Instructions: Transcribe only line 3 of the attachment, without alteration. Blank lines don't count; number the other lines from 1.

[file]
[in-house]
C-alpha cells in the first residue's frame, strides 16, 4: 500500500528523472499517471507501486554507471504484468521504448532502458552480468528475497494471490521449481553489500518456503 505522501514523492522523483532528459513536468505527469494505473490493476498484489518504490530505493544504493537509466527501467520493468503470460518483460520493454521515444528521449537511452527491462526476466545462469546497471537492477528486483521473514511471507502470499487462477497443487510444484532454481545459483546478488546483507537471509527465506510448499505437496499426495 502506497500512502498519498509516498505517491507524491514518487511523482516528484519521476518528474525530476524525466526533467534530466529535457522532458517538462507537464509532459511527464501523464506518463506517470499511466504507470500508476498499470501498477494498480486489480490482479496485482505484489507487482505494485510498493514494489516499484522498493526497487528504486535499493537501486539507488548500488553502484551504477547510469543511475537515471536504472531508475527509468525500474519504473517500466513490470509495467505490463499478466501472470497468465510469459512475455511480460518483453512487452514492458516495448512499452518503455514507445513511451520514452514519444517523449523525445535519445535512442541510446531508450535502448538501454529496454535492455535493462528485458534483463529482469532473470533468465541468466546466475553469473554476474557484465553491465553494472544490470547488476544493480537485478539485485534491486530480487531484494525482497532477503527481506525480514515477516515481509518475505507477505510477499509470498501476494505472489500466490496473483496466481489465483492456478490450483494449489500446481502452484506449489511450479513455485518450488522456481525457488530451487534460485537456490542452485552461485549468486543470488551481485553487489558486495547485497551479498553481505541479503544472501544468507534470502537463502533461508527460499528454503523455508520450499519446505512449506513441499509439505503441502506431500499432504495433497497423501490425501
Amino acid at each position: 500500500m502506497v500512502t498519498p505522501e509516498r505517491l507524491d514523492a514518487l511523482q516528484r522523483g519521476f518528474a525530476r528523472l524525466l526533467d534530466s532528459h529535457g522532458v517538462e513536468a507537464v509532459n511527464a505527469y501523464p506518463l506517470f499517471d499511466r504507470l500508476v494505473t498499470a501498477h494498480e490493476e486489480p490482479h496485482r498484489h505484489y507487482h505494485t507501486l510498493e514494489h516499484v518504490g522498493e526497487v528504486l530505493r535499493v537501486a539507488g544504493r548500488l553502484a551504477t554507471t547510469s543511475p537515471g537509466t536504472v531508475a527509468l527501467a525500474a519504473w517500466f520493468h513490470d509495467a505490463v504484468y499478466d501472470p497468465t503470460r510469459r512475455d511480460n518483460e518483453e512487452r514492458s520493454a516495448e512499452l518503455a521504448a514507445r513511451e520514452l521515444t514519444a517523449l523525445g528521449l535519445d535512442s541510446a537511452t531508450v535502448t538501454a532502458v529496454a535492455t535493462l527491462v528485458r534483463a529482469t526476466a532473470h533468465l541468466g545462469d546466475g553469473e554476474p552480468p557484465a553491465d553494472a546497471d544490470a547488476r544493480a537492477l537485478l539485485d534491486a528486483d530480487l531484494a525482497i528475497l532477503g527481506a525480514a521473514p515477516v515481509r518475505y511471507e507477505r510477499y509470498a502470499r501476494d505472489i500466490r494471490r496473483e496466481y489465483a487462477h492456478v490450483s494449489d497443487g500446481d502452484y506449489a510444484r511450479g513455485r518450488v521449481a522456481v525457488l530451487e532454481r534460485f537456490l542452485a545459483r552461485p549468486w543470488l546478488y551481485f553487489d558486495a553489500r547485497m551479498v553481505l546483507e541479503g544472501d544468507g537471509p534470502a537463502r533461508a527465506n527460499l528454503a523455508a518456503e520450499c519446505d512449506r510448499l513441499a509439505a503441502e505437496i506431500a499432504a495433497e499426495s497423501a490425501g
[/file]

Amino acid at each position: 500500500m502506497v500512502t498519498p505522501e509516498r505517491l507524491d514523492a514518487l511523482q516528484r522523483g519521476f518528474a525530476r528523472l524525466l526533467d534530466s532528459h529535457g522532458v517538462e513536468a507537464v509532459n511527464a505527469y501523464p506518463l506517470f499517471d499511466r504507470l500508476v494505473t498499470a501498477h494498480e490493476e486489480p490482479h496485482r498484489h505484489y507487482h505494485t507501486l510498493e514494489h516499484v518504490g522498493e526497487v528504486l530505493r535499493v537501486a539507488g544504493r548500488l553502484a551504477t554507471t547510469s543511475p537515471g537509466t536504472v531508475a527509468l527501467a525500474a519504473w517500466f520493468h513490470d509495467a505490463v504484468y499478466d501472470p497468465t503470460r510469459r512475455d511480460n518483460e518483453e512487452r514492458s520493454a516495448e512499452l518503455a521504448a514507445r513511451e520514452l521515444t514519444a517523449l523525445g528521449l535519445d535512442s541510446a537511452t531508450v535502448t538501454a532502458v529496454a535492455t535493462l527491462v528485458r534483463a529482469t526476466a532473470h533468465l541468466g545462469d546466475g553469473e554476474p552480468p557484465a553491465d553494472a546497471d544490470a547488476r544493480a537492477l537485478l539485485d534491486a528486483d530480487l531484494a525482497i528475497l532477503g527481506a525480514a521473514p515477516v515481509r518475505y511471507e507477505r510477499y509470498a502470499r501476494d505472489i500466490r494471490r496473483e496466481y489465483a487462477h492456478v490450483s494449489d497443487g500446481d502452484y506449489a510444484r511450479g513455485r518450488v521449481a522456481v525457488l530451487e532454481r534460485f537456490l542452485a545459483r552461485p549468486w543470488l546478488y551481485f553487489d558486495a553489500r547485497m551479498v553481505l546483507e541479503g544472501d544468507g537471509p534470502a537463502r533461508a527465506n527460499l528454503a523455508a518456503e520450499c519446505d512449506r510448499l513441499a509439505a503441502e505437496i506431500a499432504a495433497e499426495s497423501a490425501g